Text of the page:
Would you like to know how many fines were levied by this special unit in the Chief Rabbinate? In 2012, the unit issued 846 fines. In 2013, the figure grew to 1,844, and in 2014, there were 1,800 fines. In 2015, it had levied 927 fines as of the date the statistics were collected. Over a period of five years, when the unit levied 3,464 fines, 515 of the violators asked for the case to be adjudicated in court, and another 588 paid the fine. The remaining cases are still “unresolved.”

Rav Edelstein Appears On Screen

Last Wednesday, I traveled to Bnei Brak to attend a dinner on behalf of the institutions of Rav Yaakov Edelstein in Ramat Hasharon. Rav Edelstein runs a kollel, an outreach network, and other institutions, all of which are in need of funding. Every guest at the dinner pledged a modest sum, but the organizers hoped that the guests of means would contribute much more. The event itself was sponsored by a generous individual from America, and as a result, all the proceeds of the evening went directly to the cause.

The event was particularly stirring. Rav Yaakov himself is ill and has been hospitalized at Tel Hashomer. He was supposed to be the guest of honor at the event. The solution to this problem was a video hookup between his hospital room and the hall where the event took place. In the hospital, Rav Eliezer Sorotzkin sat next to the venerated rov.

It was saddening to see Rav Edelstein surrounded by all the familiar trappings of a hospital room. It was even more saddening to see him in his weakened state. Even more than that, it was painful to see the tube running into his neck. He was barely able to speak; he could do nothing more than gesture with his hands and write messages on a piece of paper. One of the most emotional moments of the evening was when he asked for the song “Ana Avda” to be performed. Motti Steinmetz sang, and Rav Edelstein listened from his hospital room, closing his eyes and motioning with his hands. The guests in the hall wept.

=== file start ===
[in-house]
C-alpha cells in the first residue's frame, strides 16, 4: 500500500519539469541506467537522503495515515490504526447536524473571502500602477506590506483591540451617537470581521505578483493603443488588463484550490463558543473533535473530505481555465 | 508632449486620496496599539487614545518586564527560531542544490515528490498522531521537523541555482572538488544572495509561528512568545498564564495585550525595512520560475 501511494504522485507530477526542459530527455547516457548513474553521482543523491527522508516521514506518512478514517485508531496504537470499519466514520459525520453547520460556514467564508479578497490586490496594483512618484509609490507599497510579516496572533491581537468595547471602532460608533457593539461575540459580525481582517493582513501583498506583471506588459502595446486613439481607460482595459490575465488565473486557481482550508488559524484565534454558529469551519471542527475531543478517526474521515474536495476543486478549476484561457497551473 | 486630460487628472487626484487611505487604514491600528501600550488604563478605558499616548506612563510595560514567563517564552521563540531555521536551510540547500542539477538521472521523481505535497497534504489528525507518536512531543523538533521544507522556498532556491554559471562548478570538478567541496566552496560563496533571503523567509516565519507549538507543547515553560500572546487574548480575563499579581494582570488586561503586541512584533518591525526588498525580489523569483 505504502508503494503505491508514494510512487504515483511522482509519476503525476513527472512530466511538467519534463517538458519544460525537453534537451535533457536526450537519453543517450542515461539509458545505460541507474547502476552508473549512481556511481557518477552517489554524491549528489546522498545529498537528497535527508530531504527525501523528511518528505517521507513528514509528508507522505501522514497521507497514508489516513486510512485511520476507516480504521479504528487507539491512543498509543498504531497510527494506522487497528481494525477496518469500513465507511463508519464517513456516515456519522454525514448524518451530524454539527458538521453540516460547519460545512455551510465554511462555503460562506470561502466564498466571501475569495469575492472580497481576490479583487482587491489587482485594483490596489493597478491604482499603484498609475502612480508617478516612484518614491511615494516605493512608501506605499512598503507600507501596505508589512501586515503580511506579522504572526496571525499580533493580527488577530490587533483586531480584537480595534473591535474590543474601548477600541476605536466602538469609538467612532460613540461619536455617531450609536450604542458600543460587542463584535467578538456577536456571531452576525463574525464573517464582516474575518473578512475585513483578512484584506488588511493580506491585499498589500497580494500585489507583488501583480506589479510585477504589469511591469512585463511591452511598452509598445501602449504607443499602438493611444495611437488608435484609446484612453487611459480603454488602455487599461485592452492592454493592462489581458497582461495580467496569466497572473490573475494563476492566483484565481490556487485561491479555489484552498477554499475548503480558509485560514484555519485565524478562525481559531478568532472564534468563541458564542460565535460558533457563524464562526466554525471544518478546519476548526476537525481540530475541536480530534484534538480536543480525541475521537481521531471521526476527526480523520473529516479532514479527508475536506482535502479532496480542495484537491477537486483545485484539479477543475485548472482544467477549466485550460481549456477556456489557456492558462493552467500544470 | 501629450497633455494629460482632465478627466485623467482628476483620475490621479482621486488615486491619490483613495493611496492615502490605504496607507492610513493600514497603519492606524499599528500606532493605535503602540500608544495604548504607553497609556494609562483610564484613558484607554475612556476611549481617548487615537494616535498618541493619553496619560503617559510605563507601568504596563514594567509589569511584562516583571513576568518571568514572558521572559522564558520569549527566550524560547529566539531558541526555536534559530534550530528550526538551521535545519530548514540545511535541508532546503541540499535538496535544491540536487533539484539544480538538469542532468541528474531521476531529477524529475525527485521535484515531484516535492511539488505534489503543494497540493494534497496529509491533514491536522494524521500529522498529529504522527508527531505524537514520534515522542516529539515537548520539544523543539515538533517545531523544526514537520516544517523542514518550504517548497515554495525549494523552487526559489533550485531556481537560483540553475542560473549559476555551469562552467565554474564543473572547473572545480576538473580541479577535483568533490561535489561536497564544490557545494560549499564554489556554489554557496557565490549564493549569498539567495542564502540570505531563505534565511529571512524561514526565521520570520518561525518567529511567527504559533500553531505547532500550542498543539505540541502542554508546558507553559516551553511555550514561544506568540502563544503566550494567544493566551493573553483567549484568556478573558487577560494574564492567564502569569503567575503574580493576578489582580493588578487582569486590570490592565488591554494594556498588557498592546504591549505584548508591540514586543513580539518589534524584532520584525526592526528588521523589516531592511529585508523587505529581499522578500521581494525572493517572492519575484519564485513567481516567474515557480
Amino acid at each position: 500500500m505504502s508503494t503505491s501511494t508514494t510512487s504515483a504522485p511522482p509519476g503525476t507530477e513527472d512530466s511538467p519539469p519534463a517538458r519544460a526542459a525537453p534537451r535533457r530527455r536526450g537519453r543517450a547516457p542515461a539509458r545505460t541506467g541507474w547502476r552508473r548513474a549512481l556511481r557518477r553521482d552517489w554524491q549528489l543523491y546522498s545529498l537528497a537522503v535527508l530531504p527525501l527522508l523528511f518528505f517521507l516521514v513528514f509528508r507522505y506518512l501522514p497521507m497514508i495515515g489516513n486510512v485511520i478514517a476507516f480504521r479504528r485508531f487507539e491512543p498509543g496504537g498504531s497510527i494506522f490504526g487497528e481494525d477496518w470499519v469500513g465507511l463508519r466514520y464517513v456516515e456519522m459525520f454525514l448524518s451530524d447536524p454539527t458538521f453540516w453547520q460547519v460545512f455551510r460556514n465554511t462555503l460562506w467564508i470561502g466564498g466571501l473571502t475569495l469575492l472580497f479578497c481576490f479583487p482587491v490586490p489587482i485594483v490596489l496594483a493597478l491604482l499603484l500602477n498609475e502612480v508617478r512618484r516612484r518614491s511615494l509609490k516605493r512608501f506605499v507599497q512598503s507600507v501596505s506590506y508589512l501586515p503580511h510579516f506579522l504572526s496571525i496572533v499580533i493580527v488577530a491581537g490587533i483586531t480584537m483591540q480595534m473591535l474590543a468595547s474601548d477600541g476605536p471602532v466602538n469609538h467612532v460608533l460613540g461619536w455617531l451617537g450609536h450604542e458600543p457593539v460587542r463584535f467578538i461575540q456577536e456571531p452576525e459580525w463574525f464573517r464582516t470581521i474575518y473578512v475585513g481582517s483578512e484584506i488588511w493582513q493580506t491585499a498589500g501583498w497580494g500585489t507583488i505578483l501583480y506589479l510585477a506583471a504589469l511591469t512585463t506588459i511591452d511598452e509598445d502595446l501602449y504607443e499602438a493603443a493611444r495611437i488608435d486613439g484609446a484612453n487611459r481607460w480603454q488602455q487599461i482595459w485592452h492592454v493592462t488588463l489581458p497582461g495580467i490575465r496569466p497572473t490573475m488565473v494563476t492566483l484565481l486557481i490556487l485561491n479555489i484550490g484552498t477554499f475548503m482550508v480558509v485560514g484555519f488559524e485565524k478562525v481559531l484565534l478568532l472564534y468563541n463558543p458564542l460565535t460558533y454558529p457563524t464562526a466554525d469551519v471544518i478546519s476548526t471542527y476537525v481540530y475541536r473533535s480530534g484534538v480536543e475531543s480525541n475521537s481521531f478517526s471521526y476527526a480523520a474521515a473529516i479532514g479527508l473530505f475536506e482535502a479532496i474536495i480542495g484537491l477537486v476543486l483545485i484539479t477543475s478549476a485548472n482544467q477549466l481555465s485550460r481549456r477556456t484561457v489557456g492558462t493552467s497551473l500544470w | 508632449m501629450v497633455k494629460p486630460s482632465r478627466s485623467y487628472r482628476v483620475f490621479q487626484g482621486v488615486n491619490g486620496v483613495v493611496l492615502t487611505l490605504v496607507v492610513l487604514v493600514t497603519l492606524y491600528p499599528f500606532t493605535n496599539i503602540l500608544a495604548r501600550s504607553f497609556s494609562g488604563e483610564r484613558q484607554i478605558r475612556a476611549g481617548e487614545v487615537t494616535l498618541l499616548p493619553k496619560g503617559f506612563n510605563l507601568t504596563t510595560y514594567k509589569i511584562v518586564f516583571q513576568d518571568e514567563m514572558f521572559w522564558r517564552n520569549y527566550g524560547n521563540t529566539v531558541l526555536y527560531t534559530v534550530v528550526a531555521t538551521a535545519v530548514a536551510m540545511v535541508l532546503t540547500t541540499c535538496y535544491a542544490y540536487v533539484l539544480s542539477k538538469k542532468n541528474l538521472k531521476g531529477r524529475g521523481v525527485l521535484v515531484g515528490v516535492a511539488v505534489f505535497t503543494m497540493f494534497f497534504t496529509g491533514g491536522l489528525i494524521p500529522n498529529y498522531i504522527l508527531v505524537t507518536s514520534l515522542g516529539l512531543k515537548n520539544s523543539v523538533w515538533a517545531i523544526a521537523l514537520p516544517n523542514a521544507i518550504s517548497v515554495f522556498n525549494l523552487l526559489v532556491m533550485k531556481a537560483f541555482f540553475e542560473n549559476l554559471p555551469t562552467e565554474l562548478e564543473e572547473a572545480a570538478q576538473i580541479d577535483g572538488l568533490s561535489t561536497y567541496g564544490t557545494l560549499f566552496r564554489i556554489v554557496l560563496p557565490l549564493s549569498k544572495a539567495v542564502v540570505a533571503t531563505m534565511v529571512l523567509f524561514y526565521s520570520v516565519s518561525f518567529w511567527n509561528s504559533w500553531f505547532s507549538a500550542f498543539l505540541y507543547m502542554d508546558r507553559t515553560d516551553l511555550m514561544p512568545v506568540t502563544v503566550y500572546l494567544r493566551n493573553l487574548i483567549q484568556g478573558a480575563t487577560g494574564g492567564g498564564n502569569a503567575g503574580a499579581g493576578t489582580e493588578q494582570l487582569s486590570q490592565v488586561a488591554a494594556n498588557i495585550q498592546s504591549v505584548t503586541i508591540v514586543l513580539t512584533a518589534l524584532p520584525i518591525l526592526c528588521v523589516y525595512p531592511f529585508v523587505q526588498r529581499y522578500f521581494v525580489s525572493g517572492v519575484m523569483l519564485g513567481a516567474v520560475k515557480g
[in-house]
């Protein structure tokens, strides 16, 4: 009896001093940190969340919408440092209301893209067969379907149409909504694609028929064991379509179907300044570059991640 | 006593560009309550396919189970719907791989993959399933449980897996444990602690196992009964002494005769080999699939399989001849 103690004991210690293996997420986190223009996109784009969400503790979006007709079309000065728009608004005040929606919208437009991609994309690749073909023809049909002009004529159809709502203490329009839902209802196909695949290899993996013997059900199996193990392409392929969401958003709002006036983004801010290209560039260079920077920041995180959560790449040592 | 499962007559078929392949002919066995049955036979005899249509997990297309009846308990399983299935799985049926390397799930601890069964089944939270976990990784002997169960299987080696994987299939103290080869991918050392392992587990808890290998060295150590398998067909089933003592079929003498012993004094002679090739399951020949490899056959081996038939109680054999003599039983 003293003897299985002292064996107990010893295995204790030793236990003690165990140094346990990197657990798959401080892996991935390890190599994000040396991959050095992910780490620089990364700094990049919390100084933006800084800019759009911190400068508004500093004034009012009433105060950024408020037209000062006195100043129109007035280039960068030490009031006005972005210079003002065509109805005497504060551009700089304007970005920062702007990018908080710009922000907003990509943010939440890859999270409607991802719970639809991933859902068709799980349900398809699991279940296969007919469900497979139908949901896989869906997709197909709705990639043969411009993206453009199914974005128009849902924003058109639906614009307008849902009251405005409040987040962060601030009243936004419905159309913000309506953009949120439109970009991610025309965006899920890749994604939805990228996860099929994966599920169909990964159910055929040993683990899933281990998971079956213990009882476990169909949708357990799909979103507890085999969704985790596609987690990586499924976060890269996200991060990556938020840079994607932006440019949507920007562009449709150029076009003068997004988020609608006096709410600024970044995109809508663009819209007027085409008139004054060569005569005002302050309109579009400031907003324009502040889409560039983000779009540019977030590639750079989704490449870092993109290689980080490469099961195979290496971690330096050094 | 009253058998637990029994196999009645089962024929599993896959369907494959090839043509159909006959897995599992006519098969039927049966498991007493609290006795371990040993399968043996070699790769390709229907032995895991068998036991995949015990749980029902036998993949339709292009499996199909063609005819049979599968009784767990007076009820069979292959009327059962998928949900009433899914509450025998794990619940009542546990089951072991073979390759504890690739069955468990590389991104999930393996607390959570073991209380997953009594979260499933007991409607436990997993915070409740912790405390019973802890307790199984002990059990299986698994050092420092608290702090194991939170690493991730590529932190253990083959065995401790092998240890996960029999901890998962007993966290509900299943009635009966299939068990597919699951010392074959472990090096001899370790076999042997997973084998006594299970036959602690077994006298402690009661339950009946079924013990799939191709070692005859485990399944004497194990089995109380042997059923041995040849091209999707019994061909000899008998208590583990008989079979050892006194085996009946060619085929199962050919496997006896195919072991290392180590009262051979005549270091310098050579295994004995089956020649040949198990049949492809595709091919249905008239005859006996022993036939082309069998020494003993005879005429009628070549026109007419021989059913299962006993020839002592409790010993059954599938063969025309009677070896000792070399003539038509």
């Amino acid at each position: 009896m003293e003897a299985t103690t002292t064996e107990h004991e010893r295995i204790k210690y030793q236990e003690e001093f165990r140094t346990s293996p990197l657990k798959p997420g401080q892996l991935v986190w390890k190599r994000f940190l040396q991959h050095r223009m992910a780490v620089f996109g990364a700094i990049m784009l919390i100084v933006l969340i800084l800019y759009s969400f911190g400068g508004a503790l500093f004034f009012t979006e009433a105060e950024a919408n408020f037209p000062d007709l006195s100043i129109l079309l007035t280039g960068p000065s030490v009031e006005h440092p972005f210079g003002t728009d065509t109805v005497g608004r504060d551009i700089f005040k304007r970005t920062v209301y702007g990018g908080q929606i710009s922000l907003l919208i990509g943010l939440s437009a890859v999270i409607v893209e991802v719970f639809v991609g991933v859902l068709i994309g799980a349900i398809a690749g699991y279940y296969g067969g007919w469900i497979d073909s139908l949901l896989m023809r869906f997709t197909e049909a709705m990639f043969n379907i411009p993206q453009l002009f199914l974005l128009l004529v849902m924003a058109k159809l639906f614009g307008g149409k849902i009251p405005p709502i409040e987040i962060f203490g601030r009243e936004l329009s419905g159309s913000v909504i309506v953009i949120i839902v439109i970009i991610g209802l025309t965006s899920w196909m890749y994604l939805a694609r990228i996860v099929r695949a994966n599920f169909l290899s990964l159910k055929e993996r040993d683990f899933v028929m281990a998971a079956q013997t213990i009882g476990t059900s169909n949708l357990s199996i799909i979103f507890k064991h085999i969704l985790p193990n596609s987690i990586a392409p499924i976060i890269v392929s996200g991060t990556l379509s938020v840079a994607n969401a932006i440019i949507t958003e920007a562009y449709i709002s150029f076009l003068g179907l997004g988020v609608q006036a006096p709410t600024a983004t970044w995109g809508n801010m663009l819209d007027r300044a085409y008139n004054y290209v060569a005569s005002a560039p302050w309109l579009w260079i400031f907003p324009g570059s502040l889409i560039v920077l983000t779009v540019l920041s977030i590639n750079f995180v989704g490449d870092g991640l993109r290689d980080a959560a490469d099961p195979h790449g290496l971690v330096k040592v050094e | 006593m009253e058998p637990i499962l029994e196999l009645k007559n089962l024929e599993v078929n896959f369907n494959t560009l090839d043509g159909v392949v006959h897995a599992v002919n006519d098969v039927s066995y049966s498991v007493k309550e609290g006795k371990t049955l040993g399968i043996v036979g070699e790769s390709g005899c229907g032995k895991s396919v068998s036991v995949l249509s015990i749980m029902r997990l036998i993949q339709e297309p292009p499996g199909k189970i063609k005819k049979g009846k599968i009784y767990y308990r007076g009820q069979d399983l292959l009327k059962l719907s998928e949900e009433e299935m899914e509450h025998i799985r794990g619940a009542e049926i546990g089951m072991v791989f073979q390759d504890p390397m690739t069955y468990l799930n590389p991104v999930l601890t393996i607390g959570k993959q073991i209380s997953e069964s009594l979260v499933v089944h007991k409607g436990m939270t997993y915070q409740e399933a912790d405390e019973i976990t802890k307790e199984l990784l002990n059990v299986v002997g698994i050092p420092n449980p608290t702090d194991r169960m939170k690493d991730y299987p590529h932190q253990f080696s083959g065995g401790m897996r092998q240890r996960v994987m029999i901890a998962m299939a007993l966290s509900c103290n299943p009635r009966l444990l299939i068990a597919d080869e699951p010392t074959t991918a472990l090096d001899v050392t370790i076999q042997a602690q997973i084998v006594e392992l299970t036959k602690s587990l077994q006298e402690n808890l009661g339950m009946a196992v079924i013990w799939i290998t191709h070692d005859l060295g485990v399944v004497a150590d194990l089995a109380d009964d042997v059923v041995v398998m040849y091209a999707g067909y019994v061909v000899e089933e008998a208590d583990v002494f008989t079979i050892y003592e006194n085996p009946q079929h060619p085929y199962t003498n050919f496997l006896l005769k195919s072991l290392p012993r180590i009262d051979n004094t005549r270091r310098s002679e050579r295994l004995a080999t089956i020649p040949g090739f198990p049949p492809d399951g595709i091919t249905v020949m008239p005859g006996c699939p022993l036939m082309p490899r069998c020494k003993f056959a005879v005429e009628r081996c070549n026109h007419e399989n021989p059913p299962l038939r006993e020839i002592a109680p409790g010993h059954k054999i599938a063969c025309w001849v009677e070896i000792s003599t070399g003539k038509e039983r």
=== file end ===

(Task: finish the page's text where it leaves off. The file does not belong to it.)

Ultimately, I was informed that the dinner had been far more successful than the organizers had ever envisioned. Each guest received a copy of a sefer authored by Rav Yaakov. Allow me to quote a few lines from the sefer on the subject of suffering: “As we all know,” Rav Yaakov states, “Hashem has thirteen middos of rachamim. We must understand why the word ‘tov’ does not appear among the middos, although they do include ‘rav chessed,’ ‘rachum,’ and the like. After all, the word ‘tov’ is written many times in the Torah about Hashem. Why isn’t it included among the thirteen middos?”

Rav Yaakov answers his question: “Presumably, the reason is that ‘tov’ isn’t necessarily an attribute of mercy, for even when Hashem exercises His middah of judgment on a person, it is also for his benefit – if not for now, then for his future. Everything that Hashem does is good, but it is not always based on His attribute of mercy.”

Let us all wish Rav Yaakov a refuah sheleimah.

Bein Adam Lachaveiro

Nowadays, everyone has an explanation for the occurrence of tragedies. The gedolim often point to laxity in the laws of bein adam lachaveiro, which has the destructive capacity of a fire – and a fire can burn even long after it has been ignited. The retribution for an offense against another human being may come years later. A person who is concerned about events in his own life should ponder his past behavior and consider that he may have harmed someone in the past. There are many true stories about people who have made amends with friends, students, rabbeim or family members years after a conflict, and who subsequently were saved from their troubles.

In the same vein, but on a more humorous note, let me share the following amusing yet fictional story. A man who was suffering from terrible woes once asked a mekubal to rid him of the ayin hara that was responsible for his suffering. His tribulations were unbearable, he related, and his life was barely worth living. The mekubal collected his fee and advised the man to think back and try to recall if he had ever harmed or offended another person. It didn’t take long for the man to recall the most noteworthy such incident: In his youth, he had become engaged to a young lady and then had broken the shidduch.

“I advise you to find her and seek her forgiveness,” the mekubal said. “Go to the woman’s husband tonight and ask him to prevail on her to forgive you. Come back and tell me what happens,” he added.

The man accepted the mekubal’s suggestion and did as he was told. The next day, he returned to report on his experience.

“Did you do as I suggested?” the mekubal asked.

“Yes,” the man replied.

“And did the woman forgive you for not marrying her?”

“Yes,” the man replied hesitantly. “The only problem is that her husband won’t forgive me!”